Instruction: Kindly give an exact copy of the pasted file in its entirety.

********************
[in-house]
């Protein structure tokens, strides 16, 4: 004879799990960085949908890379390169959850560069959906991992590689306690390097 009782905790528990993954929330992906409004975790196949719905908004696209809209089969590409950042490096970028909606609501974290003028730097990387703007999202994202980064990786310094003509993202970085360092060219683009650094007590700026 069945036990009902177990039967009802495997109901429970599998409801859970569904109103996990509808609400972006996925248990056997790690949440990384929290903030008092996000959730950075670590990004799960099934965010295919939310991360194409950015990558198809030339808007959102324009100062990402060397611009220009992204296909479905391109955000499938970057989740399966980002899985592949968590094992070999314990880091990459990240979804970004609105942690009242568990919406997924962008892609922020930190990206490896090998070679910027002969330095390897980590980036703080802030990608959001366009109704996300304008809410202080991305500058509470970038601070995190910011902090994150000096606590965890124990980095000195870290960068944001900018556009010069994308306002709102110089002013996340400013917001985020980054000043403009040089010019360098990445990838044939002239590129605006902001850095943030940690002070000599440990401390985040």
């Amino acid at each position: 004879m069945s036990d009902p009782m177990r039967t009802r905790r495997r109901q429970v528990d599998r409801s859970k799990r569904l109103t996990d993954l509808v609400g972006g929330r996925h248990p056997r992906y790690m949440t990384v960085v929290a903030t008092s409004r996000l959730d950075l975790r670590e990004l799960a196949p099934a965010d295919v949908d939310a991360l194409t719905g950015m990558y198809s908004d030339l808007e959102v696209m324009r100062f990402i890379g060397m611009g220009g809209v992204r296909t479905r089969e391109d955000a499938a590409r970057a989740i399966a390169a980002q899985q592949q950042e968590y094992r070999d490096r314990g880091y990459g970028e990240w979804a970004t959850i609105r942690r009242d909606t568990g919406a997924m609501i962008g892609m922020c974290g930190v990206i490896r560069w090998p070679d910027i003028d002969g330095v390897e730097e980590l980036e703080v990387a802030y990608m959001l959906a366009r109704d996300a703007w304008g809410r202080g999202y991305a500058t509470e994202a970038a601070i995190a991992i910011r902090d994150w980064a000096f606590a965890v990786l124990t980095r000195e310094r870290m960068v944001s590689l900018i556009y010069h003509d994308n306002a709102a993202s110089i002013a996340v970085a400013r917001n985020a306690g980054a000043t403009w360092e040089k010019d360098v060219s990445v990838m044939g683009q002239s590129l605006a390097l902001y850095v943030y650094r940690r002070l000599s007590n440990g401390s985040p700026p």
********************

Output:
[in-house]
């Protein structure tokens, strides 16, 4: 004879799990960085949908890379390169959850560069959906991992590689306690390097 009782905790528990993954929330992906409004975790196949719905908004696209809209089969590409950042490096970028909606609501974290003028730097990387703007999202994202980064990786310094003509993202970085360092060219683009650094007590700026 069945036990009902177990039967009802495997109901429970599998409801859970569904109103996990509808609400972006996925248990056997790690949440990384929290903030008092996000959730950075670590990004799960099934965010295919939310991360194409950015990558198809030339808007959102324009100062990402060397611009220009992204296909479905391109955000499938970057989740399966980002899985592949968590094992070999314990880091990459990240979804970004609105942690009242568990919406997924962008892609922020930190990206490896090998070679910027002969330095390897980590980036703080802030990608959001366009109704996300304008809410202080991305500058509470970038601070995190910011902090994150000096606590965890124990980095000195870290960068944001900018556009010069994308306002709102110089002013996340400013917001985020980054000043403009040089010019360098990445990838044939002239590129605006902001850095943030940690002070000599440990401390985040």
């Amino acid at each position: 004879m069945s036990d009902p009782m177990r039967t009802r905790r495997r109901q429970v528990d599998r409801s859970k799990r569904l109103t996990d993954l509808v609400g972006g929330r996925h248990p056997r992906y790690m949440t990384v960085v929290a903030t008092s409004r996000l959730d950075l975790r670590e990004l799960a196949p099934a965010d295919v949908d939310a991360l194409t719905g950015m990558y198809s908004d030339l808007e959102v696209m324009r100062f990402i890379g060397m611009g220009g809209v992204r296909t479905r089969e391109d955000a499938a590409r970057a989740i399966a390169a980002q899985q592949q950042e968590y094992r070999d490096r314990g880091y990459g970028e990240w979804a970004t959850i609105r942690r009242d909606t568990g919406a997924m609501i962008g892609m922020c974290g930190v990206i490896r560069w090998p070679d910027i003028d002969g330095v390897e730097e980590l980036e703080v990387a802030y990608m959001l959906a366009r109704d996300a703007w304008g809410r202080g999202y991305a500058t509470e994202a970038a601070i995190a991992i910011r902090d994150w980064a000096f606590a965890v990786l124990t980095r000195e310094r870290m960068v944001s590689l900018i556009y010069h003509d994308n306002a709102a993202s110089i002013a996340v970085a400013r917001n985020a306690g980054a000043t403009w360092e040089k010019d360098v060219s990445v990838m044939g683009q002239s590129l605006a390097l902001y850095v943030y650094r940690r002070l000599s007590n440990g401390s985040p700026p």